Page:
Two weeks before parliamentary elections, Russian authorities are trying to curtail a project by Kremlin critic Alexei Navalny’s team by stopping Google from showing certain search terms.
The “smart voting” project asks people to cast their ballots on September 17-19 for other candidates besides those from the ruling United Russia so as to break the Kremlin party’s grasp on power.
Authorities have gone to a court in Moscow, which ordered Google to stop displaying the term “smart voting” in its search engine results.
Navalny’s team shared the court decision on Sunday.
According to the court document, a company called Woolintertrade, which sells sheep’s wool, had gone to court over the term “smart voting,” which it claims for itself.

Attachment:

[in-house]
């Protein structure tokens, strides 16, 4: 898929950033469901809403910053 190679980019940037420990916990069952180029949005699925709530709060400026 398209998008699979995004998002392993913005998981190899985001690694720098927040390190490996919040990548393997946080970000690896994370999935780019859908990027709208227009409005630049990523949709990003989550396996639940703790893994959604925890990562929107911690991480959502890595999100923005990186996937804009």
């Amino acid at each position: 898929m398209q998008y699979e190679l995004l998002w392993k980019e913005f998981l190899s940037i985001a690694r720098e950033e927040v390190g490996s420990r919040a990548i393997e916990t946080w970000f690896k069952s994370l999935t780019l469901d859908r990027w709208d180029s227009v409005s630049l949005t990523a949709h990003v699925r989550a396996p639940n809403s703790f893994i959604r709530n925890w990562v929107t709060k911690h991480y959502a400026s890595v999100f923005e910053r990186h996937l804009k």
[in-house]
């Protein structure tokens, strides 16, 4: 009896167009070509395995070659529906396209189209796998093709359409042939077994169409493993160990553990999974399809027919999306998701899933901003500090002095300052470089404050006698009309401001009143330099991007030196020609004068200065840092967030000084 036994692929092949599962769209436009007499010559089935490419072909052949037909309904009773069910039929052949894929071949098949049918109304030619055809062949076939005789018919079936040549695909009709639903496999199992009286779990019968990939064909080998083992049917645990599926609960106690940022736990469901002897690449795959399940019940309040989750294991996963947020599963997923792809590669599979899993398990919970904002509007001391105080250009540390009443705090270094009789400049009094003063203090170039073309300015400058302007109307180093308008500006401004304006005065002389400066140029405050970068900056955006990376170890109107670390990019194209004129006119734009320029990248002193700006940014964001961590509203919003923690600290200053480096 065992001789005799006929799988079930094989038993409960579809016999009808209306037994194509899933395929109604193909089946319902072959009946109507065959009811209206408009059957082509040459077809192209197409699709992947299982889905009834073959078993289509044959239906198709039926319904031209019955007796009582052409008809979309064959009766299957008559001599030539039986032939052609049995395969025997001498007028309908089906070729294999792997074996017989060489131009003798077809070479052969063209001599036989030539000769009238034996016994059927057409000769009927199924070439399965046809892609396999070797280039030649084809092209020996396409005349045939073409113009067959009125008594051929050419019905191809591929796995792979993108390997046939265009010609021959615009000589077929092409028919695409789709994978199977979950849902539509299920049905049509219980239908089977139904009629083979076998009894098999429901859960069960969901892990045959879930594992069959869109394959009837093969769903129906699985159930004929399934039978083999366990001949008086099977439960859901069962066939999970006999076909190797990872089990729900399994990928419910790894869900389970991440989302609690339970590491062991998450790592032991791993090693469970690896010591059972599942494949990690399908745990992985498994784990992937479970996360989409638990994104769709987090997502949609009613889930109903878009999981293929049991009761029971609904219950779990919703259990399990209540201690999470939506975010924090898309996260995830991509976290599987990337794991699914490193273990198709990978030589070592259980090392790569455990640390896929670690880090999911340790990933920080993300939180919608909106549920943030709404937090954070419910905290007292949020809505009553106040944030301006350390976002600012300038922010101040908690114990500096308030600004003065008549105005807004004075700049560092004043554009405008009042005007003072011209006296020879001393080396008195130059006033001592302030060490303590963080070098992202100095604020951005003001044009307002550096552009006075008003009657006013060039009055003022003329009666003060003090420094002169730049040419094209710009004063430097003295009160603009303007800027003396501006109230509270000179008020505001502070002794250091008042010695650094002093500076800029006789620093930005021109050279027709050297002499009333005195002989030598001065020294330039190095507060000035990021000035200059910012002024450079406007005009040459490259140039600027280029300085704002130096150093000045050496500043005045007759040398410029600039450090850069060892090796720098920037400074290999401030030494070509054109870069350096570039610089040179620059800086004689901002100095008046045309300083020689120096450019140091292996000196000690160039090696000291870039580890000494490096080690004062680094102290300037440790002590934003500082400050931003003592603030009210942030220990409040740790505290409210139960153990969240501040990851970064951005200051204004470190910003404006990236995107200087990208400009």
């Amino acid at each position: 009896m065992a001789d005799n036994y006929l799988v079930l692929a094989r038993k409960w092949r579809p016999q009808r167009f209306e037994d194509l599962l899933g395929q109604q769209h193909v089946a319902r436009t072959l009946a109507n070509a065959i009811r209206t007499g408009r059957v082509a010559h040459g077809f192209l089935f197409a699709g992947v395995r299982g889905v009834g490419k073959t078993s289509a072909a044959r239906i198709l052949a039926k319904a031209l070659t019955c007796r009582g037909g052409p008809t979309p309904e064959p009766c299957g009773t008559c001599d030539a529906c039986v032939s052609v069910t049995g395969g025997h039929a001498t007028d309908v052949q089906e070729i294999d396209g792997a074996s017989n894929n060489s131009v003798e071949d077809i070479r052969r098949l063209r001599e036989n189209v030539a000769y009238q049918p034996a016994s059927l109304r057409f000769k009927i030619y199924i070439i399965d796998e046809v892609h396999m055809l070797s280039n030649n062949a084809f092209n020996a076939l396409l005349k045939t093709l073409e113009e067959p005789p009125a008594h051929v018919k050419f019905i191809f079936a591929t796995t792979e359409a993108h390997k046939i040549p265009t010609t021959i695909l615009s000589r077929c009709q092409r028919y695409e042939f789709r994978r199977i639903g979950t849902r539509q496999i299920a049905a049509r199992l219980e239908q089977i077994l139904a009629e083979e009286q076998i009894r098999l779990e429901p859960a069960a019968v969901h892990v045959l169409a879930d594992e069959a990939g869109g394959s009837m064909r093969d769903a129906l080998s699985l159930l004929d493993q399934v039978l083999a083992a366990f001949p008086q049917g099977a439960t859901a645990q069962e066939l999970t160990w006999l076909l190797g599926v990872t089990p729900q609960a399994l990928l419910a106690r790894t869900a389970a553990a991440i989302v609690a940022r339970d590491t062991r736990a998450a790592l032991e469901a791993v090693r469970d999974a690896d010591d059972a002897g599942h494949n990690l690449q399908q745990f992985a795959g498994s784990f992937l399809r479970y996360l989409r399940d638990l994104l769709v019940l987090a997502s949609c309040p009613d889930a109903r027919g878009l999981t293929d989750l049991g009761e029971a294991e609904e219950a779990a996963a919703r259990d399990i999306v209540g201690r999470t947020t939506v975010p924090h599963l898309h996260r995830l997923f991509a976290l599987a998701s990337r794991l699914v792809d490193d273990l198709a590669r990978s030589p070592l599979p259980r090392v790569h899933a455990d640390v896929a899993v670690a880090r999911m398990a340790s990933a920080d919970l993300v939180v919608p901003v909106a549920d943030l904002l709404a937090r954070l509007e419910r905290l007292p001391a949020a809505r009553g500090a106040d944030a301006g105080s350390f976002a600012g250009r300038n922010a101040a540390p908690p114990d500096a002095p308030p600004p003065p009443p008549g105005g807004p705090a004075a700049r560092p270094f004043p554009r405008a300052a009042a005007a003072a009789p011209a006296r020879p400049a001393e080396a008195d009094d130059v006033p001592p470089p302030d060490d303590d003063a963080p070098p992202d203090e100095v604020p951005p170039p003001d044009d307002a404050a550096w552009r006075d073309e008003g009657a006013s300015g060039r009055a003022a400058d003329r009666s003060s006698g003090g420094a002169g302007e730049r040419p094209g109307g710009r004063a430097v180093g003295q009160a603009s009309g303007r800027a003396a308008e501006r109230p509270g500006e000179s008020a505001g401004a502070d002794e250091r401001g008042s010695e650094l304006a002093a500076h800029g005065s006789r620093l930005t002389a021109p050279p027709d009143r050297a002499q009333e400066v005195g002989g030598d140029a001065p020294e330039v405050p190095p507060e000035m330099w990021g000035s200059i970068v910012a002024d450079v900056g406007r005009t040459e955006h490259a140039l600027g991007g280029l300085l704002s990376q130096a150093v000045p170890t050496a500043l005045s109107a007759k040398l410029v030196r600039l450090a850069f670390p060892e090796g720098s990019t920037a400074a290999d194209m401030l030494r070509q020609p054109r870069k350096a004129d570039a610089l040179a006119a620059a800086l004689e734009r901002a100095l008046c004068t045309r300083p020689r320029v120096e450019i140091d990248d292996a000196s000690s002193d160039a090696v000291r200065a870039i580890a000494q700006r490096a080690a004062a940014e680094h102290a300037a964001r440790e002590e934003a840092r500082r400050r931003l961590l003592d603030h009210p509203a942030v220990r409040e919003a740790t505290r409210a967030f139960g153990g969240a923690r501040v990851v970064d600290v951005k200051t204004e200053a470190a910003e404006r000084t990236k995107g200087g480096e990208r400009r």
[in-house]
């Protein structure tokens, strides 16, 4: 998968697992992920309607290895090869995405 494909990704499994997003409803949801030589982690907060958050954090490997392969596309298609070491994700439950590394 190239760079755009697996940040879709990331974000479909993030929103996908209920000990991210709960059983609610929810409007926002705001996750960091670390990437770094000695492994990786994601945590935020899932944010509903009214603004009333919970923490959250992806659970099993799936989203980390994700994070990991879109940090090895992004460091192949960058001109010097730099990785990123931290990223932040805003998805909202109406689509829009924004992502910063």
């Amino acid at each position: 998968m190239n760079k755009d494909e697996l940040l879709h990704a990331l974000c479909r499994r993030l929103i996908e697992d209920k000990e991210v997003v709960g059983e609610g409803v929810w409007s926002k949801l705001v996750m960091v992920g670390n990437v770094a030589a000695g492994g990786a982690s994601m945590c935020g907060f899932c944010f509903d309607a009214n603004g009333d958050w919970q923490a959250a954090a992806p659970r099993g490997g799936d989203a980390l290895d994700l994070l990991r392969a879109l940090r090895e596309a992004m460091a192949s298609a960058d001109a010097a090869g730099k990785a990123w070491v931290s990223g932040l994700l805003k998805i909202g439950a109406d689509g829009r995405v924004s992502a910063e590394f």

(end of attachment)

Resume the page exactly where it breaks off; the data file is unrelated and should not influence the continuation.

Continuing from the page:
Ivan Zhdanov, a Navalny confidant, called the court decision unlawful and said he was surprised that the registration of a trademark was moving so quickly right before the election. “We are counting on Google not to implement this decision,” wrote Zhdanov on Instagram.
Russia’s media regulator has already asked Google and Apple to stop offering Navalny’s app in their stores, telling them that refusing to do so would be considered “interference in Russian elections.”